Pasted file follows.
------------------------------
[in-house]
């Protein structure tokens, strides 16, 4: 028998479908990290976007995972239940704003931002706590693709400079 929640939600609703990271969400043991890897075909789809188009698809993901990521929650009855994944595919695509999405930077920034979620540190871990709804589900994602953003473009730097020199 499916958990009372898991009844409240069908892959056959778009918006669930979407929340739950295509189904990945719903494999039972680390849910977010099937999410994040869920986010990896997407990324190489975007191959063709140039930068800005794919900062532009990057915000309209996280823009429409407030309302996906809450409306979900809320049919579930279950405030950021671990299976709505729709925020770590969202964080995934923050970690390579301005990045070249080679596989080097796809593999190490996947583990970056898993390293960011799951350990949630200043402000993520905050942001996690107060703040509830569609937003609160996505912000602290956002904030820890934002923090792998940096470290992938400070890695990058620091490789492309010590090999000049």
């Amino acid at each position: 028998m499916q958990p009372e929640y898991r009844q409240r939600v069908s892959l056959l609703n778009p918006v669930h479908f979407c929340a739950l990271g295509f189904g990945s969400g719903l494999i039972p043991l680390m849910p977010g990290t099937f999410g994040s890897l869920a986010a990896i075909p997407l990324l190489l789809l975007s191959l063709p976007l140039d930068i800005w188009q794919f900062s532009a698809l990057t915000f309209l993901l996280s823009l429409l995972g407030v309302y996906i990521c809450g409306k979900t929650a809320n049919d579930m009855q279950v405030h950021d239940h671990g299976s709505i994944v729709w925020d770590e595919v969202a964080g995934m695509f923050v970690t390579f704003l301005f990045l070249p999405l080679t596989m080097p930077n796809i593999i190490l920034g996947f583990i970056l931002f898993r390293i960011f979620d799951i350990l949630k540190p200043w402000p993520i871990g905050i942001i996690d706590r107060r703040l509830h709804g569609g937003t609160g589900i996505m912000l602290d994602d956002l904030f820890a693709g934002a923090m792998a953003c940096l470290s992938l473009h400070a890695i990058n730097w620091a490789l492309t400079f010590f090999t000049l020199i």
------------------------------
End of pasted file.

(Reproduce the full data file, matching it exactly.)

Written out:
[in-house]
């Protein structure tokens, strides 16, 4: 028998479908990290976007995972239940704003931002706590693709400079 929640939600609703990271969400043991890897075909789809188009698809993901990521929650009855994944595919695509999405930077920034979620540190871990709804589900994602953003473009730097020199 499916958990009372898991009844409240069908892959056959778009918006669930979407929340739950295509189904990945719903494999039972680390849910977010099937999410994040869920986010990896997407990324190489975007191959063709140039930068800005794919900062532009990057915000309209996280823009429409407030309302996906809450409306979900809320049919579930279950405030950021671990299976709505729709925020770590969202964080995934923050970690390579301005990045070249080679596989080097796809593999190490996947583990970056898993390293960011799951350990949630200043402000993520905050942001996690107060703040509830569609937003609160996505912000602290956002904030820890934002923090792998940096470290992938400070890695990058620091490789492309010590090999000049």
């Amino acid at each position: 028998m499916q958990p009372e929640y898991r009844q409240r939600v069908s892959l056959l609703n778009p918006v669930h479908f979407c929340a739950l990271g295509f189904g990945s969400g719903l494999i039972p043991l680390m849910p977010g990290t099937f999410g994040s890897l869920a986010a990896i075909p997407l990324l190489l789809l975007s191959l063709p976007l140039d930068i800005w188009q794919f900062s532009a698809l990057t915000f309209l993901l996280s823009l429409l995972g407030v309302y996906i990521c809450g409306k979900t929650a809320n049919d579930m009855q279950v405030h950021d239940h671990g299976s709505i994944v729709w925020d770590e595919v969202a964080g995934m695509f923050v970690t390579f704003l301005f990045l070249p999405l080679t596989m080097p930077n796809i593999i190490l920034g996947f583990i970056l931002f898993r390293i960011f979620d799951i350990l949630k540190p200043w402000p993520i871990g905050i942001i996690d706590r107060r703040l509830h709804g569609g937003t609160g589900i996505m912000l602290d994602d956002l904030f820890a693709g934002a923090m792998a953003c940096l470290s992938l473009h400070a890695i990058n730097w620091a490789l492309t400079f010590f090999t000049l020199i």